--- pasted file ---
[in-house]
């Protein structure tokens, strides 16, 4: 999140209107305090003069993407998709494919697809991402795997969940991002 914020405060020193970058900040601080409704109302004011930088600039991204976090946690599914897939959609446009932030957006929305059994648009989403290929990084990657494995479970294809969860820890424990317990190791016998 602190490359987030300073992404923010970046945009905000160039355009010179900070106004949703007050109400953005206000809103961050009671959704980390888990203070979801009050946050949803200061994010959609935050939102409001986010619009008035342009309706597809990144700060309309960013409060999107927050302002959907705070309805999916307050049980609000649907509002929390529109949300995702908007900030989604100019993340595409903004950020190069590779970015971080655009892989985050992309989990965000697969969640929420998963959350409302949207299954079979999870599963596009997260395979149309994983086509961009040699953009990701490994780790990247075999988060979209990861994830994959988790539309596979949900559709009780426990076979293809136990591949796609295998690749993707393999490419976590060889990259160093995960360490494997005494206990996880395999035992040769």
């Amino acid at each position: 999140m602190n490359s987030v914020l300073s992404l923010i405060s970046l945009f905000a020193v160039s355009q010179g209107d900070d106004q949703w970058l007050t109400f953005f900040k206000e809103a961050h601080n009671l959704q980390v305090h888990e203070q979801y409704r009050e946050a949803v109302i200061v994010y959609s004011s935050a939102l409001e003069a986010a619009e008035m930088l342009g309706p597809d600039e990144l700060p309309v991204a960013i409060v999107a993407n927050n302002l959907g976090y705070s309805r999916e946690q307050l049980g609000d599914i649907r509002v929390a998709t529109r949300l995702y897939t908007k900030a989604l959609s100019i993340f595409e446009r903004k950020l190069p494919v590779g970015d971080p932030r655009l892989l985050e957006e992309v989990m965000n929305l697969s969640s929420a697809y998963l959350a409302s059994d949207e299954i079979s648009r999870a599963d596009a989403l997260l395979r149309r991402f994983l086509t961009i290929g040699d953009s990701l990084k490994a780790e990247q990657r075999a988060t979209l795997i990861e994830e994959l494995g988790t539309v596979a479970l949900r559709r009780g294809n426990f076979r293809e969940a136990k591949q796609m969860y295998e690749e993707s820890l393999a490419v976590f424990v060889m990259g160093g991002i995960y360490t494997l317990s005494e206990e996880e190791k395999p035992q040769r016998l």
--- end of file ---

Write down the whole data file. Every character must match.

[in-house]
């Protein structure tokens, strides 16, 4: 999140209107305090003069993407998709494919697809991402795997969940991002 914020405060020193970058900040601080409704109302004011930088600039991204976090946690599914897939959609446009932030957006929305059994648009989403290929990084990657494995479970294809969860820890424990317990190791016998 602190490359987030300073992404923010970046945009905000160039355009010179900070106004949703007050109400953005206000809103961050009671959704980390888990203070979801009050946050949803200061994010959609935050939102409001986010619009008035342009309706597809990144700060309309960013409060999107927050302002959907705070309805999916307050049980609000649907509002929390529109949300995702908007900030989604100019993340595409903004950020190069590779970015971080655009892989985050992309989990965000697969969640929420998963959350409302949207299954079979999870599963596009997260395979149309994983086509961009040699953009990701490994780790990247075999988060979209990861994830994959988790539309596979949900559709009780426990076979293809136990591949796609295998690749993707393999490419976590060889990259160093995960360490494997005494206990996880395999035992040769």
């Amino acid at each position: 999140m602190n490359s987030v914020l300073s992404l923010i405060s970046l945009f905000a020193v160039s355009q010179g209107d900070d106004q949703w970058l007050t109400f953005f900040k206000e809103a961050h601080n009671l959704q980390v305090h888990e203070q979801y409704r009050e946050a949803v109302i200061v994010y959609s004011s935050a939102l409001e003069a986010a619009e008035m930088l342009g309706p597809d600039e990144l700060p309309v991204a960013i409060v999107a993407n927050n302002l959907g976090y705070s309805r999916e946690q307050l049980g609000d599914i649907r509002v929390a998709t529109r949300l995702y897939t908007k900030a989604l959609s100019i993340f595409e446009r903004k950020l190069p494919v590779g970015d971080p932030r655009l892989l985050e957006e992309v989990m965000n929305l697969s969640s929420a697809y998963l959350a409302s059994d949207e299954i079979s648009r999870a599963d596009a989403l997260l395979r149309r991402f994983l086509t961009i290929g040699d953009s990701l990084k490994a780790e990247q990657r075999a988060t979209l795997i990861e994830e994959l494995g988790t539309v596979a479970l949900r559709r009780g294809n426990f076979r293809e969940a136990k591949q796609m969860y295998e690749e993707s820890l393999a490419v976590f424990v060889m990259g160093g991002i995960y360490t494997l317990s005494e206990e996880e190791k395999p035992q040769r016998l």